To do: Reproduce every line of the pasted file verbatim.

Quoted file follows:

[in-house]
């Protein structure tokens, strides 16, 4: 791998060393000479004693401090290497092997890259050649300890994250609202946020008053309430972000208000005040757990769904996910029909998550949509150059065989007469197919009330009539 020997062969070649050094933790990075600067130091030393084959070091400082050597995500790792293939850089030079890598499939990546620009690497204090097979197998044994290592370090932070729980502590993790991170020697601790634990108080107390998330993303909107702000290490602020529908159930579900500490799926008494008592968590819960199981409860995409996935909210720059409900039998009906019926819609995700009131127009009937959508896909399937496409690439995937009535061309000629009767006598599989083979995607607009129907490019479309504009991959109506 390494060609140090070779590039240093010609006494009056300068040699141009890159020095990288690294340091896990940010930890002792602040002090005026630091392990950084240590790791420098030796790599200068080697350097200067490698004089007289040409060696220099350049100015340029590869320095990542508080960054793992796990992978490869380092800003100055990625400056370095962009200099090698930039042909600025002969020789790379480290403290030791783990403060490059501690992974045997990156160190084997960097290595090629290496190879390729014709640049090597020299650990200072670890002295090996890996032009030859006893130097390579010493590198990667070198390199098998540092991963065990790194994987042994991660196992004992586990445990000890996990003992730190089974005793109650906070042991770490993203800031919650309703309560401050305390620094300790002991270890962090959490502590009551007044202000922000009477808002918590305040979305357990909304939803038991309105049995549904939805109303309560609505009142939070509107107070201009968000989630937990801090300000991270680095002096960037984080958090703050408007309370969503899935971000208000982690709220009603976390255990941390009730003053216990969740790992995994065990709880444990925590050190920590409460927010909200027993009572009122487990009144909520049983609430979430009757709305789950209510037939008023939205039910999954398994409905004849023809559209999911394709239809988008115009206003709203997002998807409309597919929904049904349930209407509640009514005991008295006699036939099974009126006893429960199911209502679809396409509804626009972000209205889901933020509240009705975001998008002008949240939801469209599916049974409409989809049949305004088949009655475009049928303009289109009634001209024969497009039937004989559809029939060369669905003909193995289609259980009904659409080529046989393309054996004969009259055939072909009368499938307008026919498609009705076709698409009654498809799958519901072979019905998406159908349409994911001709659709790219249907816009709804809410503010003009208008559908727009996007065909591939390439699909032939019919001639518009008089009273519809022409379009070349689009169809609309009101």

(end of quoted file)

[in-house]
């Protein structure tokens, strides 16, 4: 791998060393000479004693401090290497092997890259050649300890994250609202946020008053309430972000208000005040757990769904996910029909998550949509150059065989007469197919009330009539 020997062969070649050094933790990075600067130091030393084959070091400082050597995500790792293939850089030079890598499939990546620009690497204090097979197998044994290592370090932070729980502590993790991170020697601790634990108080107390998330993303909107702000290490602020529908159930579900500490799926008494008592968590819960199981409860995409996935909210720059409900039998009906019926819609995700009131127009009937959508896909399937496409690439995937009535061309000629009767006598599989083979995607607009129907490019479309504009991959109506 390494060609140090070779590039240093010609006494009056300068040699141009890159020095990288690294340091896990940010930890002792602040002090005026630091392990950084240590790791420098030796790599200068080697350097200067490698004089007289040409060696220099350049100015340029590869320095990542508080960054793992796990992978490869380092800003100055990625400056370095962009200099090698930039042909600025002969020789790379480290403290030791783990403060490059501690992974045997990156160190084997960097290595090629290496190879390729014709640049090597020299650990200072670890002295090996890996032009030859006893130097390579010493590198990667070198390199098998540092991963065990790194994987042994991660196992004992586990445990000890996990003992730190089974005793109650906070042991770490993203800031919650309703309560401050305390620094300790002991270890962090959490502590009551007044202000922000009477808002918590305040979305357990909304939803038991309105049995549904939805109303309560609505009142939070509107107070201009968000989630937990801090300000991270680095002096960037984080958090703050408007309370969503899935971000208000982690709220009603976390255990941390009730003053216990969740790992995994065990709880444990925590050190920590409460927010909200027993009572009122487990009144909520049983609430979430009757709305789950209510037939008023939205039910999954398994409905004849023809559209999911394709239809988008115009206003709203997002998807409309597919929904049904349930209407509640009514005991008295006699036939099974009126006893429960199911209502679809396409509804626009972000209205889901933020509240009705975001998008002008949240939801469209599916049974409409989809049949305004088949009655475009049928303009289109009634001209024969497009039937004989559809029939060369669905003909193995289609259980009904659409080529046989393309054996004969009259055939072909009368499938307008026919498609009705076709698409009654498809799958519901072979019905998406159908349409994911001709659709790219249907816009709804809410503010003009208008559908727009996007065909591939390439699909032939019919001639518009008089009273519809022409379009070349689009169809609309009101």